The real center of power in “Assad’s Syria” was the army, or rather the “armed forces,” and not the Baath Party. This is not because the party was in its majority opposed to Assad before his takeover, but because it was subservient at all times to the authority that was founded in its name. It did not have significant autonomous power in the shadow of that authority; one would have to be deluded, like Ibrahim Makhous, or Salah Jadid, to believe the Baath Party had any independent political weight. In the eighth and final article of a series published on the June defeat, Khaled Mansour relays that Ibrahim Makhous, the Syrian foreign minister at the time, said, “It doesn’t matter if Damascus falls, or even Aleppo, for these are only lands that can be reclaimed and buildings that can be rebuilt. But the Baath Party, the hope of the Arab nation, if it falls, it cannot be brought back.” Besides the fact this statement places the Baath and the nation deeply at odds with one another, it also contains a great deal of delusion about the party. A little over three years later, the “hope of the Arab nation” had turned into a tool in the hands of the defense minister against that same foreign minister and his peers.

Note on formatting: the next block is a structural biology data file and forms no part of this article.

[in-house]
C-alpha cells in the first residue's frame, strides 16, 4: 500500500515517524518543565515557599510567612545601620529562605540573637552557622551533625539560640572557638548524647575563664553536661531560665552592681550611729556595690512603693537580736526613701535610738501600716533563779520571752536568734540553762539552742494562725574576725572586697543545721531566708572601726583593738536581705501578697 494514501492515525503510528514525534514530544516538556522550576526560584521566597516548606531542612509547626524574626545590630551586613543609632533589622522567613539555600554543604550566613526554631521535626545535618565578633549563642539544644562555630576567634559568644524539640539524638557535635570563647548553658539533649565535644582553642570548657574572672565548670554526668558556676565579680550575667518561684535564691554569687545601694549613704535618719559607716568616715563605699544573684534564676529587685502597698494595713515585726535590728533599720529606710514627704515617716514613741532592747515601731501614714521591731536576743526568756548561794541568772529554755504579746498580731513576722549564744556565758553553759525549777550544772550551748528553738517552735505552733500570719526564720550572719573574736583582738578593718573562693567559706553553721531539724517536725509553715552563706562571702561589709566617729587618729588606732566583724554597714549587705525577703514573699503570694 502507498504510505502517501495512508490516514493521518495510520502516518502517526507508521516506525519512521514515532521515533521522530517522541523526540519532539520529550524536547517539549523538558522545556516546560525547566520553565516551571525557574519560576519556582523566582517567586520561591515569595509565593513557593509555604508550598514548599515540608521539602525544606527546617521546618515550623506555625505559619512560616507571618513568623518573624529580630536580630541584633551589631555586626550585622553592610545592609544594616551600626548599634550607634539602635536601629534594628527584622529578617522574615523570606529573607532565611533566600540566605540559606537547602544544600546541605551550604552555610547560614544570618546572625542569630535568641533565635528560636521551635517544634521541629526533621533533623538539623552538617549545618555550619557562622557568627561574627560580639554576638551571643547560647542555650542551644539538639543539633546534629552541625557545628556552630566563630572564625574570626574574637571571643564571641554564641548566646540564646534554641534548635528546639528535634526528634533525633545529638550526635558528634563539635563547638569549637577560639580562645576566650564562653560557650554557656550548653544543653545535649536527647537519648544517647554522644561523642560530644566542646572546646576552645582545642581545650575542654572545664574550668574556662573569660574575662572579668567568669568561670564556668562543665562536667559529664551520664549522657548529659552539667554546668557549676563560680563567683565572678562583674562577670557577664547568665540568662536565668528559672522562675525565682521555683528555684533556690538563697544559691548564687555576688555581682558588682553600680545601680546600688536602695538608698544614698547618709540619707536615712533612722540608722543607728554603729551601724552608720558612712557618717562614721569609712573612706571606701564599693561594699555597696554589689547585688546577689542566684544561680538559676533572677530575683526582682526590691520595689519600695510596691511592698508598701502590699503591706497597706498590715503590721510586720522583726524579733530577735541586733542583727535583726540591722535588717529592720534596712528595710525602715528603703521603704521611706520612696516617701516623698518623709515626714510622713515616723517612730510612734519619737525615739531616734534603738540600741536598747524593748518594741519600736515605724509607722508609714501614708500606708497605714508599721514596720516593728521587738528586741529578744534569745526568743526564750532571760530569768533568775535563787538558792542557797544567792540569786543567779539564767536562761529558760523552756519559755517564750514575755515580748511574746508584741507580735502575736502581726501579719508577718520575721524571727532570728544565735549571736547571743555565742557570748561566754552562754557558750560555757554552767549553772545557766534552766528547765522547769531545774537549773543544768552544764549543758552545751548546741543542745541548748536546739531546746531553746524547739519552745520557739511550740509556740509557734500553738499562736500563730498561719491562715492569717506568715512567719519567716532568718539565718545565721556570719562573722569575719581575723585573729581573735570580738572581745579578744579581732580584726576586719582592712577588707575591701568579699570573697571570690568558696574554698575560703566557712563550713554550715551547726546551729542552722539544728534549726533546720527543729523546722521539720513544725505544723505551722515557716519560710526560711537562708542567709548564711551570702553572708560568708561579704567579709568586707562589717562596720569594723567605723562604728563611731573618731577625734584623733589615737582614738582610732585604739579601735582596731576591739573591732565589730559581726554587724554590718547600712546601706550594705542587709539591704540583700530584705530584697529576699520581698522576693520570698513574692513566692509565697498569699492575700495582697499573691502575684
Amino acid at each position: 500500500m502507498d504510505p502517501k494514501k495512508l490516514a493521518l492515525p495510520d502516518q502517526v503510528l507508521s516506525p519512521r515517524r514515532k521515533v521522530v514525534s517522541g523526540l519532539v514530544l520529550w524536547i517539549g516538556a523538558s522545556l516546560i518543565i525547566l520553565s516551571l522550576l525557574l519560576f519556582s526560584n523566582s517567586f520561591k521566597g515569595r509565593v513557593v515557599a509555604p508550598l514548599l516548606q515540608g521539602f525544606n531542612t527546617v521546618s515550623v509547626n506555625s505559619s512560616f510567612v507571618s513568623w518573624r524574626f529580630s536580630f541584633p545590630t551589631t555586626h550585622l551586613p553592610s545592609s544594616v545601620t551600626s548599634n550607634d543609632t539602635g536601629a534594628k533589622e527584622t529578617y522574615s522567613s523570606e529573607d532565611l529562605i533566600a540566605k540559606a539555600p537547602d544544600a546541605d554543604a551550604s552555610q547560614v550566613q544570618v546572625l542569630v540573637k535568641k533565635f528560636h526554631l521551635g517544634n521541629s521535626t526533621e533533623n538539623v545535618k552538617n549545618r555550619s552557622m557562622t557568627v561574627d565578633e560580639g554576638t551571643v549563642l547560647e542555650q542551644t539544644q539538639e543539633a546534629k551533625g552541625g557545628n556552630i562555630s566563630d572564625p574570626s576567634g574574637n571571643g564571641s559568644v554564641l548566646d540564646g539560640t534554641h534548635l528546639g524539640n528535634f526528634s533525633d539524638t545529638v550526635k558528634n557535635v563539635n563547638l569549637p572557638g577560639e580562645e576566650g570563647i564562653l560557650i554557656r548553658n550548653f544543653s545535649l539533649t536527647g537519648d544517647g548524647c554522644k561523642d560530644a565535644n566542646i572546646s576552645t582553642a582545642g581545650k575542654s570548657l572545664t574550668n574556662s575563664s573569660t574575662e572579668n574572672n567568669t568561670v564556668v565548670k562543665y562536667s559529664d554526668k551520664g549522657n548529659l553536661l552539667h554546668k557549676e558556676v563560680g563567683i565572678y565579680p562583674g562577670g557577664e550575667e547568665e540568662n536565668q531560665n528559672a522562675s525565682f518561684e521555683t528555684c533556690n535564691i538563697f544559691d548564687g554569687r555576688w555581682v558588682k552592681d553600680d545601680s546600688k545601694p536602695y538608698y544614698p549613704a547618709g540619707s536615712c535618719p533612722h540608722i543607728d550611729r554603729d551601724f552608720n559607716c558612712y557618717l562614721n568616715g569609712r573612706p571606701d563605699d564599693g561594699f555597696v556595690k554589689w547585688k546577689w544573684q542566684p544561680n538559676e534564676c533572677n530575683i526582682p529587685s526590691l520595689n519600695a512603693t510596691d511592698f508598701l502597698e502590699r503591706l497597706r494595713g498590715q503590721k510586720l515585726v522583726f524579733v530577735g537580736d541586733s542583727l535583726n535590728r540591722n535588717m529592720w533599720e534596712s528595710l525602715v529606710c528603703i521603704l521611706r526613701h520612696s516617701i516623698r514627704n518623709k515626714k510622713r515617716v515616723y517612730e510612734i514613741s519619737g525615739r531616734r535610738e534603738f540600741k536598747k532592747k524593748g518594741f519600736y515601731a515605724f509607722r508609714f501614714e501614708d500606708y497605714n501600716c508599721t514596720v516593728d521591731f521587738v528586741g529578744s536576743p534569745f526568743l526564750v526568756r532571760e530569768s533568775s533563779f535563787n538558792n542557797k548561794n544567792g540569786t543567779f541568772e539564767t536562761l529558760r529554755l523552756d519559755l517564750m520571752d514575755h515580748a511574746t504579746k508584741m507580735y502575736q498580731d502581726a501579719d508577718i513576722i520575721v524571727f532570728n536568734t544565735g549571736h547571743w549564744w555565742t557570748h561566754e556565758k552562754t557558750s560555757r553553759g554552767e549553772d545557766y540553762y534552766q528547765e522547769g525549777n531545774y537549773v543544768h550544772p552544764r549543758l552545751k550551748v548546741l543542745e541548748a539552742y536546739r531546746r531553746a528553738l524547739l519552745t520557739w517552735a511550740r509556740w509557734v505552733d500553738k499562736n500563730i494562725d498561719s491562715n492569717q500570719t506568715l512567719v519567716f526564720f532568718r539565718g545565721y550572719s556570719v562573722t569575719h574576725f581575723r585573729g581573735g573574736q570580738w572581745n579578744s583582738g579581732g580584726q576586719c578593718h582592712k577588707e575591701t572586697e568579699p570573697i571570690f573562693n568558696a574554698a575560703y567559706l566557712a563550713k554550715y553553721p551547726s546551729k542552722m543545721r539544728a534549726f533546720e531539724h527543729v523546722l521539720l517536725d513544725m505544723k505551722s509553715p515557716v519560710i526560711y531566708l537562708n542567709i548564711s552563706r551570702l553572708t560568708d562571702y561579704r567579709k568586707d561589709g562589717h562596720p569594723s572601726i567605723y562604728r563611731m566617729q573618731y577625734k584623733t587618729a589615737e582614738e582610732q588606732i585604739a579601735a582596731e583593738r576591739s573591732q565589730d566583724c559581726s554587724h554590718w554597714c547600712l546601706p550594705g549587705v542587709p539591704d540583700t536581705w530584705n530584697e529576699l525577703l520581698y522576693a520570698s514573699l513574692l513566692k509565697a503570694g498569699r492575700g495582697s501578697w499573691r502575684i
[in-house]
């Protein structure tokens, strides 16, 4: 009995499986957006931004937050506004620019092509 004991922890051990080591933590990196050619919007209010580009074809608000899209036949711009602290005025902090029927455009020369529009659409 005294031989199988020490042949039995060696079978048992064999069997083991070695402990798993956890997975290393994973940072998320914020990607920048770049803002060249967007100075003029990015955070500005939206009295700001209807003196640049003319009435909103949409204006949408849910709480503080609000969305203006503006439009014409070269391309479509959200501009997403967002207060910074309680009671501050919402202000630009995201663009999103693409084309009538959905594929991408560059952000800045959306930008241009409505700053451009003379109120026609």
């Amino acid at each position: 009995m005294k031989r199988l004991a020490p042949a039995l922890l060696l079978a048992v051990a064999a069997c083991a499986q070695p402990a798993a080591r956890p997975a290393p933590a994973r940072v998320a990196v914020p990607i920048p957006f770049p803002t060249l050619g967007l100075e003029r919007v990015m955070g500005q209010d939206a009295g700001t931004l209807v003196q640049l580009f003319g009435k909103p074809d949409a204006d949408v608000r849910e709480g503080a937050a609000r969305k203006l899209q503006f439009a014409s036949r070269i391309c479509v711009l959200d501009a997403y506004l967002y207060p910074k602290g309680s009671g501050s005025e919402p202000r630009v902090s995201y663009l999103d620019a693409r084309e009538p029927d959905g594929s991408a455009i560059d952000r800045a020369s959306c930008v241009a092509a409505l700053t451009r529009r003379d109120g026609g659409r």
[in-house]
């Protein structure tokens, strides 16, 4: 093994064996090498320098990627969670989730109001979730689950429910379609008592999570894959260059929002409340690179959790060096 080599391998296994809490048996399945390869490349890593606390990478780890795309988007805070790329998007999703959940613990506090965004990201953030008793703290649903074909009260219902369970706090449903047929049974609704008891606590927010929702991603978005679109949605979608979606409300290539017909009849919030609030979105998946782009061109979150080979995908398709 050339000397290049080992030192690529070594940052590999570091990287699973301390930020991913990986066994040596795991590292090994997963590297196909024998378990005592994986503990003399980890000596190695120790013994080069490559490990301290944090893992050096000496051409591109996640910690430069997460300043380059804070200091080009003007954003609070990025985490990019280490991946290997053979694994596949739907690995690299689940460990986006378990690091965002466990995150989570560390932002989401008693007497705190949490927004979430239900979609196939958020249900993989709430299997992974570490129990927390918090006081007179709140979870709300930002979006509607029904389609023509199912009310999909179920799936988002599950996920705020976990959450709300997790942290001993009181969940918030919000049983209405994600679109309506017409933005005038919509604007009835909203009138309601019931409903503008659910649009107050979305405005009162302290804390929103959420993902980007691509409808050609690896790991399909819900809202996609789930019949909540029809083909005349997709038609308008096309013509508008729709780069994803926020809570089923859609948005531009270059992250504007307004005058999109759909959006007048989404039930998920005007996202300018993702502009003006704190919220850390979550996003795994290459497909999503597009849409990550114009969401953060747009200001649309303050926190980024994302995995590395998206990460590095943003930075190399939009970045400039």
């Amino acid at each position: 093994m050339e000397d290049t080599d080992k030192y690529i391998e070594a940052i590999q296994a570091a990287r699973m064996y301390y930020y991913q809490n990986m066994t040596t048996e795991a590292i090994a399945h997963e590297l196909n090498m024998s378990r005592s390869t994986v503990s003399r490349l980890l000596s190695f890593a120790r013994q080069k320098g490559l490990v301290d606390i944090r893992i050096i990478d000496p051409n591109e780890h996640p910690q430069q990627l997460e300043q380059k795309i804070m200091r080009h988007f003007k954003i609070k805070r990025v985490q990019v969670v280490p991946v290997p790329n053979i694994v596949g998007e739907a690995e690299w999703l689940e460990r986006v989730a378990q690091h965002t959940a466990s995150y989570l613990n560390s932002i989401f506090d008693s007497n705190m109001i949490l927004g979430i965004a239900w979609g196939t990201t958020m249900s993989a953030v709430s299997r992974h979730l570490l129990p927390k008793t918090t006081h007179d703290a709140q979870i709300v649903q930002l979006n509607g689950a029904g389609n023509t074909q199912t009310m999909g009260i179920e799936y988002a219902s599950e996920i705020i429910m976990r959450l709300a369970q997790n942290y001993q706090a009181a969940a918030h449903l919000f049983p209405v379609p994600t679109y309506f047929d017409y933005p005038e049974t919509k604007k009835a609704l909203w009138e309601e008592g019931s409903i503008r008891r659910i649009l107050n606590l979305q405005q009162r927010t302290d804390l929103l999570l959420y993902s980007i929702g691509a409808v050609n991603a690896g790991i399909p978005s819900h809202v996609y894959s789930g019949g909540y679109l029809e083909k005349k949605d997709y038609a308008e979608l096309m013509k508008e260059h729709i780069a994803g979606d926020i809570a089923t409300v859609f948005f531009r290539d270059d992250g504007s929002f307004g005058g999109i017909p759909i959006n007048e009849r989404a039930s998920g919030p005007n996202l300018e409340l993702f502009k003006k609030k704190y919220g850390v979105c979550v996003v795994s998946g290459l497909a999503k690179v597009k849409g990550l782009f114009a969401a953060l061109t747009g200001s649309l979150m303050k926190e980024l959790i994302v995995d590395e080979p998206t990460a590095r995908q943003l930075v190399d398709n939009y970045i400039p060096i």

The land was not reclaimed, and the party didn’t have leverage against the missing element that Makhous said nothing about: the army, which was defeated but easily capable of victory over the Baath Party. An anecdote ascribed to Mohsen Ibrahim gives an idea about the real center of power at the time. The man visited Damascus in 1969, at the head of a Lebanese leftist delegation seeking the truth about information circulating of a struggle between Defense Minister Hafez al-Assad and the Baath Party leadership. The visitor met Salah Jadid, the regional secretary of the party, who assured him that the popular organizations were all “with us,” that the union of labor syndicates was “with us,” that the Peasant Union was “with us,” that the Women’s Union was “with us,” that the National Union of Syrian Students was “with us,” and naturally that all of the Baath Party was “with us;” we, the legitimate leadership of the party and the state; and that no one was with Comrade Assad except for the army, the air force, and the intelligence! It’s said that Ibrahim turned to his company and said: “He only has the army, the air force, and the intelligence? Run!”